I guess independence can be defined a few ways. The most well-known definition, of course, correlates independence with freedom. Freedom from rule, from customs, from taxes, from whatever citizens regard as impeding on humans’ natural rights. Freedom from tyranny, mostly.
The definition I like most has more to do with thinking and acting independently. Independent from the influences of others. I am fascinated with the idea of free thinking and taking a course of action that is not normal. Or, at least what society deems as normal.
Independent thinking, of course, is facilitated by independence (freedom). The freedom we all enjoy in this society allows each of us to be free thinkers and take action. Whether that thinking results in protesting our government or the action we take is entrepreneurial, we are free to think and act as we please without fear of consequence.
I grew up in Birome, Texas. A cotton ginner’s son, I studied, worked, and played in right-wing America. My parents and their friends lived an entirely agricultural lifestyle. We planted, harvested, ginned, and ranched our way through life. We utilized questionable labor, spoke English, bore arms, and voted a straight Republican ballot. My high school, where I graduated with 19 other students, said the Pledge of Allegiance every day and did not hesitate to pray for the deceased, our soldiers, and our 6-man football team.
Then, I graduated and headed for Denton, Texas.
I had been one of the most open-minded students in my school. I contribute that to the fact that we ginned cotton, rather than farmed it (either that, or the traveling I did for motocross races). Though tolerant and accepting, my first semester at the University of North Texas was non-stop culture shock. There were no prayers on campus, only people of different religions arguing with each other or with those who do not believe in religion, God, or anything else. Here, there were people of different religions, political views, sexual preferences, and life views.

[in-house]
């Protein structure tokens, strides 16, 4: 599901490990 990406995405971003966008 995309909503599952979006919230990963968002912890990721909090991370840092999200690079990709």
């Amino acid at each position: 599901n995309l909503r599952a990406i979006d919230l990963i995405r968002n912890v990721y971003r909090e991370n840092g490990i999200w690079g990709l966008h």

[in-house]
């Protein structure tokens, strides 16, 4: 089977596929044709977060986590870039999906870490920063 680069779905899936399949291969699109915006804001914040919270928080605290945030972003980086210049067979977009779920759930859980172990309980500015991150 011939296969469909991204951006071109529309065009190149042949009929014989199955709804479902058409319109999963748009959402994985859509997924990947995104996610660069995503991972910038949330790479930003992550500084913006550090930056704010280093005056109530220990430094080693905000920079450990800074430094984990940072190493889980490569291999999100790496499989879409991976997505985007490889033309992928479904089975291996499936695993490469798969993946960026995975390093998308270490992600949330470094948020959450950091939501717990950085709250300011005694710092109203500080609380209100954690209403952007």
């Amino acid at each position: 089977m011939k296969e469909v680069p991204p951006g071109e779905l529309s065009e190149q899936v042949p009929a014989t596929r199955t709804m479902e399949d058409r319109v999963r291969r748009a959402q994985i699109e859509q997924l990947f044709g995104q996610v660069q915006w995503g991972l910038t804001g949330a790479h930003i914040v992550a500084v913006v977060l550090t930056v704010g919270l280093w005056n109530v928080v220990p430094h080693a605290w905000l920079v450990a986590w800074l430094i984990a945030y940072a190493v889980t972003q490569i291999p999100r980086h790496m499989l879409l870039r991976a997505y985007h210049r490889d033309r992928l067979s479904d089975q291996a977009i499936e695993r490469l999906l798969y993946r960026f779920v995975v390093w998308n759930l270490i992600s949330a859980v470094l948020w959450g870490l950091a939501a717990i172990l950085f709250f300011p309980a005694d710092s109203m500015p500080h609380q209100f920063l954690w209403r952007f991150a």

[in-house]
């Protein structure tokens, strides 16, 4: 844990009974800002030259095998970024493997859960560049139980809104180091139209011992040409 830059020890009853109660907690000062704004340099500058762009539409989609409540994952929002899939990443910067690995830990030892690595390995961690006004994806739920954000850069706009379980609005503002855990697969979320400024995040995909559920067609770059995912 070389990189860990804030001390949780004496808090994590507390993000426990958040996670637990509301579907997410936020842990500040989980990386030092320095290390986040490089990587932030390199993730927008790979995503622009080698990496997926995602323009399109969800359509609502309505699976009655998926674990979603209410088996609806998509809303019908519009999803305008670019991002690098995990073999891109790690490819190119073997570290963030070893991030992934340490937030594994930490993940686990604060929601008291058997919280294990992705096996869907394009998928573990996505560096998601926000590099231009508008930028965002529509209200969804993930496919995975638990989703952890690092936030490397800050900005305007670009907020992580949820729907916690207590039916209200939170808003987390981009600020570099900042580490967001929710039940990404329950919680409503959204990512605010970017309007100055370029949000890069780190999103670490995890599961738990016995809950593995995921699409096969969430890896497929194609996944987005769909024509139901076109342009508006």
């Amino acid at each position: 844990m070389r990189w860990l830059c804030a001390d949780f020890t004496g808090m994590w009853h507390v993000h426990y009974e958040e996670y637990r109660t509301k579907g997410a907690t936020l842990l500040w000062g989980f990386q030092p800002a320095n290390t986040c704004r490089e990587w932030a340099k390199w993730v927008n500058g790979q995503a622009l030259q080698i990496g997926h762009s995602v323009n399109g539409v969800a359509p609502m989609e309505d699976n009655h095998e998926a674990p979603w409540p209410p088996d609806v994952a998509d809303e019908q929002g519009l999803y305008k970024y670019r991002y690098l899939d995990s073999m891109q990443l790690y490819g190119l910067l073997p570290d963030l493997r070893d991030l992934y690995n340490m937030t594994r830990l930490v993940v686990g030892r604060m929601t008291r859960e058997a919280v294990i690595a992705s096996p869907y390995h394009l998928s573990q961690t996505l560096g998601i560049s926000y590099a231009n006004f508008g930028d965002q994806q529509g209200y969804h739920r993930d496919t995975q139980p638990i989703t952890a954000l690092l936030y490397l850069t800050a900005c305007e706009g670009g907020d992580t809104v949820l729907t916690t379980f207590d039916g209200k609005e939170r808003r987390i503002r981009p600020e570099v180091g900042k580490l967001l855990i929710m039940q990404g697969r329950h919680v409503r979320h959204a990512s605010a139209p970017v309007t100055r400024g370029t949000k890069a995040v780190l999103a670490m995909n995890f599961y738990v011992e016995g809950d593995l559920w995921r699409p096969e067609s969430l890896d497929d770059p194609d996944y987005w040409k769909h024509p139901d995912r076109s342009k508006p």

I remember a day, while covering a war protest for the North Texas Daily, when hundreds of students protested the war by walking the roads that bordered campus. While the hundreds marched, four soldiers protested the protest from the other side of the road, walking parallel to the students. I will never forget the sign one of the soldiers had with him: “We Fight So You Can Talk.” It was then that I realized how special our freedom is.
After living in Denton the past four years or so, I’ve opened my mind much more than I had ever thought possible. Republican or Democrat is now a choice – one that can change daily. I understand that no one religion could possibly be the answer for every single person. I minored in Spanish.
My core beliefs remain steadfast in my being, and I doubt those ever change. However, I understand core beliefs are as individual as fingerprints and just as hard to change. That is the beauty of independence. The freedom to be independent. Freedom to think and act independently, yet continue to grow as a society.
Happy Independence Day.